During the early days of the Great Depression, Perkins refused to stay silent about the hardships being inflicted on working people. Challenging the administration of then-President Herbert Hoover in 1930, Perkins spoke on the steady decline of employment and the rise of poverty that his administration was attempting to downplay.

It was during this time that she advocated for unemployment insurance—a novel proposal at the time—while working under Roosevelt, who was then still New York’s governor. Under the advisement of Perkins, Roosevelt became the first public official to support unemployment insurance. It would be one of many times that Roosevelt was greatly influenced by Perkins’ expertise when it came to labor. This working relationship would reach its apex when Roosevelt was elected president and asked Perkins to take on the position which sealed her place in history.

As explained by long-time labor activist Bea Lumpkin, who once met Perkins, she “outlined her vision for overcoming the Great Depression. She proposed federal aid to pay unemployment relief, extensive public works projects to create jobs, laws for a minimum wage and maximum work week, abolition of child labor, old age pensions, and a federal-state employment service. In short, she outlined a New Deal.”

Perkins told Roosevelt she wouldn’t agree to being Secretary of Labor unless her vision was made a priority. Roosevelt agreed, thus setting the course for the New Deal to come to fruition.

Enemy of capital

Although President Roosevelt often supported Perkins, she was not as popular among some of her other colleagues. Being a woman, and also someone who advocated for the rights of workers as opposed to big business’ bottom line, Perkins was a target for powerful business interests and their political representatives who sought to have her removed.

The Department of Labor building in Washington, D.C. bears the name of Frances Perkins.

After Martin Dies’ House Un-American Activities Committee charged her with protecting communists, a motion was introduced to impeach Perkins. The charge was initiated by her defense of Australian-born American union leader Harry Bridges. Bridges had been a leader of a West Coast dock workers’ strike in 1934—the San Francisco General Strike, as it became known. In retaliation, an effort was made to deport Bridges on the charge of being a communist.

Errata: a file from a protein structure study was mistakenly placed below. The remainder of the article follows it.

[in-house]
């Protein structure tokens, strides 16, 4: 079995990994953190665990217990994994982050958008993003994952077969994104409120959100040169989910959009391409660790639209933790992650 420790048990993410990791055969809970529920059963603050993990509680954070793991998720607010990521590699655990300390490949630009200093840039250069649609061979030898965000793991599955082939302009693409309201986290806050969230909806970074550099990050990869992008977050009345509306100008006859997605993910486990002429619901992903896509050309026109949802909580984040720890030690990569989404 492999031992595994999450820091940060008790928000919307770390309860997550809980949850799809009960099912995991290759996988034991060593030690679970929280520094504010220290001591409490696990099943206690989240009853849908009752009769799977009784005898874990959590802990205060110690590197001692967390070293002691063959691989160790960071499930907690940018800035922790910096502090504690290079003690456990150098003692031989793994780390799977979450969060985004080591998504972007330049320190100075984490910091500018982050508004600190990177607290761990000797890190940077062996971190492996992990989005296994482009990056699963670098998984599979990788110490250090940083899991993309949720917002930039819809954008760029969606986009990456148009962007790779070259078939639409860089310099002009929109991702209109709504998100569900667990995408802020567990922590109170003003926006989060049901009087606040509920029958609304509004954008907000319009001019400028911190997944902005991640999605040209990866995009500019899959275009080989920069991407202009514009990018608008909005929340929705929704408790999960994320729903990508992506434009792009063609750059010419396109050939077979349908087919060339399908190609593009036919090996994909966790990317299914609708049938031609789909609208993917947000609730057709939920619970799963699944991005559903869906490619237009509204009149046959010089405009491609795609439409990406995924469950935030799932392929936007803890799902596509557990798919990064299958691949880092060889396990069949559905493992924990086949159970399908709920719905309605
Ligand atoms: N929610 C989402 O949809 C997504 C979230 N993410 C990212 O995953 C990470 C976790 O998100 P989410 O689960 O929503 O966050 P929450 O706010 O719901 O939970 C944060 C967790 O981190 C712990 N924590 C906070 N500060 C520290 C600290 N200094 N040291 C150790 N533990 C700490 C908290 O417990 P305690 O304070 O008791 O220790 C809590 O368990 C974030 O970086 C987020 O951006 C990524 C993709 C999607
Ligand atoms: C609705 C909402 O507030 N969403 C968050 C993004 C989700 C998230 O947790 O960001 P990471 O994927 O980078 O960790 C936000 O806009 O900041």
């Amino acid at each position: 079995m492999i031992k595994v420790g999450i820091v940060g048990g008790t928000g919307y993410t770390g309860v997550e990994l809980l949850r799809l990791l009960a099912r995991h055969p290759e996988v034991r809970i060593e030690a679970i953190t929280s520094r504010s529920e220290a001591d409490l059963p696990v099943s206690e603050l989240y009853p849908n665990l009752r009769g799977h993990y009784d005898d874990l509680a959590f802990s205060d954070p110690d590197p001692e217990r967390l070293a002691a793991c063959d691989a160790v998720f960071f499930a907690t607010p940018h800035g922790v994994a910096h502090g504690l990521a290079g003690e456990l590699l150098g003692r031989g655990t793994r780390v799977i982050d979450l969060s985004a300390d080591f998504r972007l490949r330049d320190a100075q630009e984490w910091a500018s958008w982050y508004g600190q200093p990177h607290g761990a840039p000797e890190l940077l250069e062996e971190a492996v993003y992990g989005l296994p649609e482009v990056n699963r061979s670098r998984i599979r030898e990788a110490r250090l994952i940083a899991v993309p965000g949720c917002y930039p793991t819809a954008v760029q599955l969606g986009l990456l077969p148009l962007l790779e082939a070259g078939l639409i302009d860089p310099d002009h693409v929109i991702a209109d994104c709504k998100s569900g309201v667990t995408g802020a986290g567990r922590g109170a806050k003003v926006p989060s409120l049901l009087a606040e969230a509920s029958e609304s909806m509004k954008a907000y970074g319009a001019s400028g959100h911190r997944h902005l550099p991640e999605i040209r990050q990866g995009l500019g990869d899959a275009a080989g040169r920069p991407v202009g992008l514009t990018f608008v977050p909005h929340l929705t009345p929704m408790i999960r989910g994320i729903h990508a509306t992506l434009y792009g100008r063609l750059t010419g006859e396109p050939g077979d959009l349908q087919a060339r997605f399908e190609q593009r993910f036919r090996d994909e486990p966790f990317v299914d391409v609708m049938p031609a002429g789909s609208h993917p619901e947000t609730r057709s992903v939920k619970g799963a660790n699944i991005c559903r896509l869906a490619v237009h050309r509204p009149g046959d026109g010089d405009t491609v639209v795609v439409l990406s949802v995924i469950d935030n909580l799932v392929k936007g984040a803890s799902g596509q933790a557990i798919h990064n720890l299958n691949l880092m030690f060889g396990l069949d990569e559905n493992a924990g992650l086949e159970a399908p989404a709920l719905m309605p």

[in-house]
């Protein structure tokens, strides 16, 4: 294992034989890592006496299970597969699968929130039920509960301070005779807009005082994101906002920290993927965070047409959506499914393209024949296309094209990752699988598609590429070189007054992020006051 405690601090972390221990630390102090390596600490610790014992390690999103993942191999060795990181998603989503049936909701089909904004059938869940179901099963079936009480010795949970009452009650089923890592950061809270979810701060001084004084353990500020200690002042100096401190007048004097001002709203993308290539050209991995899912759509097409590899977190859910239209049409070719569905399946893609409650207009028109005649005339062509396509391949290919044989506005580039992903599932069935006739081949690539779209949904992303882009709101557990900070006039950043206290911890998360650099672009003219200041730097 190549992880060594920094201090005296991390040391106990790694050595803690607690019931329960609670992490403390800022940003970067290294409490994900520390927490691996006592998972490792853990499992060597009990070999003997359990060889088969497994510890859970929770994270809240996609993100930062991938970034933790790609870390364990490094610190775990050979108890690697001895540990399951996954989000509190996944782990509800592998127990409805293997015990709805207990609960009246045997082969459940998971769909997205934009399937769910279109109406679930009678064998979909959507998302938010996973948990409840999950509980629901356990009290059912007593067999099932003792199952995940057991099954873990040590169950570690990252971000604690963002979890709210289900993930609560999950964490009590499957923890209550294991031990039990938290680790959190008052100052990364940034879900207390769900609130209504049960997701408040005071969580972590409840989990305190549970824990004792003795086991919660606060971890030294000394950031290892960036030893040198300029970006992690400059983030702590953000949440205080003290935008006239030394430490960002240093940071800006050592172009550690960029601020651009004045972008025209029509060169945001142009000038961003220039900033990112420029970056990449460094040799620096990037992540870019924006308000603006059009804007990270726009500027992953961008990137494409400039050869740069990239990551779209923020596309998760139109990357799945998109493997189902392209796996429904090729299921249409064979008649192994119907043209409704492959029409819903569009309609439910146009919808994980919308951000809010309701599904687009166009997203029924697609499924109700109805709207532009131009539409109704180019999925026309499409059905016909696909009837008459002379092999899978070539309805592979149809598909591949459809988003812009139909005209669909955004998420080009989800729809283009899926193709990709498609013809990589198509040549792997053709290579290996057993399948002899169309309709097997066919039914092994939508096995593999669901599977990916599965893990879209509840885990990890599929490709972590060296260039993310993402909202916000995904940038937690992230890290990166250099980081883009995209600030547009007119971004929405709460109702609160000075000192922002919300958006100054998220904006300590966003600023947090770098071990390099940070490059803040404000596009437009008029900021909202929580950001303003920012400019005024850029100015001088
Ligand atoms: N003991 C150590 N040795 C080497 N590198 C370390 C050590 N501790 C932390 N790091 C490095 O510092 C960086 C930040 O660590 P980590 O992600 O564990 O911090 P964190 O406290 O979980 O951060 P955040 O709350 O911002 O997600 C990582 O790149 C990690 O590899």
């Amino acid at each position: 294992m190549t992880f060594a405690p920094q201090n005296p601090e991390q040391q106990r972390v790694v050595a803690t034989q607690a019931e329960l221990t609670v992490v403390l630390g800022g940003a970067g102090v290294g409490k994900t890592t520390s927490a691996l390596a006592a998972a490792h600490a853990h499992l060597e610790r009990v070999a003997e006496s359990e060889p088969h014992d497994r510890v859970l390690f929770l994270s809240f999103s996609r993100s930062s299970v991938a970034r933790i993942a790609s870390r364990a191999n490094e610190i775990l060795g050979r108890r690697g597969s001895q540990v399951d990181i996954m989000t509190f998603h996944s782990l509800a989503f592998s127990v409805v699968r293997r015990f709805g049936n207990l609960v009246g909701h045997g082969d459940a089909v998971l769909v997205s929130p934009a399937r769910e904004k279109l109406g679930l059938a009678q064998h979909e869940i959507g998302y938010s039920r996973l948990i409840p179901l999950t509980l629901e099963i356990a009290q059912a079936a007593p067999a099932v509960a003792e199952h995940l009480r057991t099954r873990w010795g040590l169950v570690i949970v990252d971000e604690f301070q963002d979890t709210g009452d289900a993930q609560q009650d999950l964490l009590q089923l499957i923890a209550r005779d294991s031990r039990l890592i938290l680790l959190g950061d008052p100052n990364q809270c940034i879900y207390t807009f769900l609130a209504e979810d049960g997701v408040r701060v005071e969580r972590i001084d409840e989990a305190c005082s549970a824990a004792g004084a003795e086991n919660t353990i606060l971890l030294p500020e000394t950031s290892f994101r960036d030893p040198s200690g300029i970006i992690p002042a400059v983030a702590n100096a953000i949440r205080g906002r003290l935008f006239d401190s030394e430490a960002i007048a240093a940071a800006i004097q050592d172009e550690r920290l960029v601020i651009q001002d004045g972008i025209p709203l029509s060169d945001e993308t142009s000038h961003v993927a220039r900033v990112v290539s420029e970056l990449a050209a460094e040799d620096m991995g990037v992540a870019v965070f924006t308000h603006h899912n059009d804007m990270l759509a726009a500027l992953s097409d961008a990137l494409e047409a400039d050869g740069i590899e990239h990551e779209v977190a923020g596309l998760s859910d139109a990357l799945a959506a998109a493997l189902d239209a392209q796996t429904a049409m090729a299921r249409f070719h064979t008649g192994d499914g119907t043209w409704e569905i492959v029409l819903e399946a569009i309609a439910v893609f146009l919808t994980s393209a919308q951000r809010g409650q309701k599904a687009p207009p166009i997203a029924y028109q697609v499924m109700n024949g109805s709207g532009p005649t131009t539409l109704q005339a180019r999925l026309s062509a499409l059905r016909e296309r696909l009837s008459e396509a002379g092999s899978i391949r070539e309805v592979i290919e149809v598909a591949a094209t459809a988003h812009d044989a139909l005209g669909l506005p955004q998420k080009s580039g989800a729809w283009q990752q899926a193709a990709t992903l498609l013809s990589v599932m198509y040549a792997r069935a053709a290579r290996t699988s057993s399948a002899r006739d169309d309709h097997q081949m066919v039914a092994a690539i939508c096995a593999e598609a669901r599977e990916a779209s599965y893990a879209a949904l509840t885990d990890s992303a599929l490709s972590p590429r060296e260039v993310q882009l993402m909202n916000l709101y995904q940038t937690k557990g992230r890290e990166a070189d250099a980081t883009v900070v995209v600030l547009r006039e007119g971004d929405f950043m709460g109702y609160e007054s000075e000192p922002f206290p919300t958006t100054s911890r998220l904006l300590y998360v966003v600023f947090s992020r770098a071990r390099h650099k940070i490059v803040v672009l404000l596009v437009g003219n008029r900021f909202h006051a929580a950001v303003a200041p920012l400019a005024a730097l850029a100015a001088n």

Although records indicate that Perkins did not like Bridges, she defended his rights and insisted proper procedure be followed in handling his case. This did not sit well with big capital or conservatives. Fortunately, the campaign mounted to impeach Perkins did not win out, but the aggression and discrimination she experienced as a woman leader remained ever present.

After Roosevelt’s death in 1945, Perkins resigned from her position. She and the Interior Secretary, Harold L. Ickes, were the only original members of the Roosevelt cabinet to remain in office for his entire presidency. Perkins achieved many of the points she set out in her vision for the New Deal, except for her push for universal access to healthcare.

She left behind a legacy that shaped and made possible much of the progressive gains made from the mid-20th century onward. It was a dialectical relationship between the mass pressure that unions and their supporters built on the ground and the policy actions by those like Perkins who made the labor law regime of the New Deal a possibility.

Perkins was wise enough to know that the battle would continue after she was gone of course, and she fought to arm working people with the legal position to continue their fight for a betterment of life.

As Perkins once said, “There is always a large horizon…. There is much to be done…. I am not going to be doing it! It is up to you to contribute some small part to a program of human betterment for all time.”

May we remember her words, and her work, on International Women’s Day and every day after.

To find out more about Perkins visit the website of the Frances Perkins Center.


CONTRIBUTOR

Chauncey K. Robinson
Chauncey K. Robinson

Chauncey K. Robinson believes that writing and media, in any capacity, should help to reflect the world around us, and be tools to help bring about progressive change. Born and raised in Newark, New Jersey, she has a strong belief in people power and strength. She is the Social Media Editor for People's World, along with being a journalist for the award winning publication. She’s a self professed geek and lover of pop culture. Chauncey seeks to make sure topics that affect working class people, peoples of color, and women are constantly in the spotlight and part of the discussion.